Prepare to fall in lust: Western Hills is a world-famous garden that is a mecca for landscapers, gardeners, and horticulturalists.

An Iconic Garden Is for Sale: Why I Dream of Buying This California Landmark

The moment I saw the real estate listing for a charming two-bedroom house on a 3-acre property that happens to be home to the acclaimed Western Hills garden in Occidental, California, I started fantasizing about uprooting my life and changing, well, everything. After all, Western Hills has a historically influential plant collection, along with a barn studio, a greenhouse, a commons area, four ponds, and a propagation house. It’s also gobsmackingly beautiful—of course, you need only to watch the drone tour below to know that. But Western Hills is more than a garden; it’s the embodiment of an emblematic story about two men who escaped city life to seek solace from political strife and judgment over six decades ago, much in the way I sometimes wish I could escape the city today.

The story starts in 1959. Lester Hawkins and Marshall Olbrich, who met in Berkeley in the ’50s, held socialist ideals—the kind that Bernie would likely approve of. They were appalled by McCarthyism and consumerism, so, like other early adopters of the back-to-the-land movement of the ’60s and ’70s, they left San Francisco for a hilly slice of pastureland that, while encircled by redwoods, had a boggy meadow and was overrun with poison oak and blackberries. Undaunted, the couple began pulling the poison oak and digging ditches. They added a home, two barns, and started planting vegetables in what Olbrich once told The New York Times was their “obligatory organic homestead phase.”

Soon, however, the couple became passionate about ornamental plants, importing varieties that are now essential to gardening in the West. According to Pacific Horticulture, a nonprofit West Coast gardening website and magazine where Hawkins was once a contributor, the pair were inspired by the San Francisco Botanical Garden, and “began replacing the homestead’s edible plants with an exotic palette of Australian, Chilean, and South African trees and perennials.”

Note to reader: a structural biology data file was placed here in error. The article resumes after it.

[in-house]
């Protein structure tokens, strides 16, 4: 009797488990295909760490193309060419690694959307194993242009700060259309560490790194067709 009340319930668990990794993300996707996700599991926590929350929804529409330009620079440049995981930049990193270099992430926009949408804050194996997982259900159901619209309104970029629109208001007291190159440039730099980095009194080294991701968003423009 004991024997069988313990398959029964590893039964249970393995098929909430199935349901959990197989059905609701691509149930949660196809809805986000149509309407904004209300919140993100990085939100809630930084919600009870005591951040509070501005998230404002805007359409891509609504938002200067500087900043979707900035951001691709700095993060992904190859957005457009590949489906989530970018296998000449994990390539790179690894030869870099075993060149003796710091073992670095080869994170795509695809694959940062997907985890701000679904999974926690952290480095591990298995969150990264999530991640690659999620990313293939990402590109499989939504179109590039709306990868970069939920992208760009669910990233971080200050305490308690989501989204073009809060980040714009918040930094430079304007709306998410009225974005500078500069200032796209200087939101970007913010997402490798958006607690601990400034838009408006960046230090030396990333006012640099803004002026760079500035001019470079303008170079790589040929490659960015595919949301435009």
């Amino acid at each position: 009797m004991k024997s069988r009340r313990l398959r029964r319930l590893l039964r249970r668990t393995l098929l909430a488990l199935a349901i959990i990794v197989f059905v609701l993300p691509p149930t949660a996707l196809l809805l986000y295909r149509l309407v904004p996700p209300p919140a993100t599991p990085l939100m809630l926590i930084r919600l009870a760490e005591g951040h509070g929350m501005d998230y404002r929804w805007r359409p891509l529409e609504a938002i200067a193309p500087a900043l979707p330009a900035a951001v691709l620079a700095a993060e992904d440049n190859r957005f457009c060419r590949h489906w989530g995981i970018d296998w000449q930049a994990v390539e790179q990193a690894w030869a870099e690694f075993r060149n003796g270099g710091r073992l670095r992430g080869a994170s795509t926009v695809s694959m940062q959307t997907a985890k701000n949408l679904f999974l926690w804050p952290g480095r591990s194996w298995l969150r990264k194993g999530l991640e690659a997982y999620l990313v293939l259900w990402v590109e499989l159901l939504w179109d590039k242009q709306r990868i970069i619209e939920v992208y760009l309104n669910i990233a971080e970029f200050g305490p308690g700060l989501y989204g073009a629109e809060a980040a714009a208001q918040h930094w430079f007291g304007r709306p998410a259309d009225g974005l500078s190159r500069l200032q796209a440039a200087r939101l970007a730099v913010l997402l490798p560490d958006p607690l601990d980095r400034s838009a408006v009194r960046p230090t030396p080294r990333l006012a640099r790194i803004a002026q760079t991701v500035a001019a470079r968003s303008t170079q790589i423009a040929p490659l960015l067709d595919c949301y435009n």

Although they had no formal training, Hawkins soon emerged as a garden designer with a naturalist bent, while Olbrich became a ground-breaking plant hunter with an eye for rare-at-the-time cultivars that he brought to California, way before you could order such things online.

A renovated two-story, two-bathroom home overlooks the property.

Brian McCloud Photography

The resulting collection was so pioneering, in fact, that famed plant collector Dan Hinkley, the creator of the iconic garden at Windcliff in Washington, says the garden—and the nursery Olbrich and Hawkins ran there—forever changed the perception of what an American garden should and could look like.

“Western Hills Nursery was seminal in the birth of plants-manship in North America and the birthing of our national horticultural identity,” Hinkley says. “Yearly pilgrimages to Marshall and Lester’s mecca happened from keen gardeners across North America starving for the rarities readily seen in gardens of Europe.”

Hinkley adds that he still has numerous plants he bought from Western Hills at Windcliff, many of them prominently placed. “[The plants] remind me on a daily basis of the impact the nursery had on gardens across the country,” he says.

Famous for its plant collection, Western Hills features camellias, confiers, dogwoods, ferns, hellebores, irises, endangered Chinese maples, Puyas, rhododendrons, and perennial flowering shrubs.

Brian McCloud Photography

In addition to changing the gardening world forever, Western Hills also sounds like it was a lot of fun. Convivial late-night dinners for landscape designers were held, during which, landscaper Betsy Flack once said, Hawkins held court on topics like economics, politics, literature, philosophy, and art. Landscaper Chris Rosmini wrote in Pacific Horticulture that the gardens were a chance to escape the complications of modern life and “believe that perhaps we too could create good gardens and live lives we chose.”

A commons area where horticultural events are held.

Brian McCloud Photography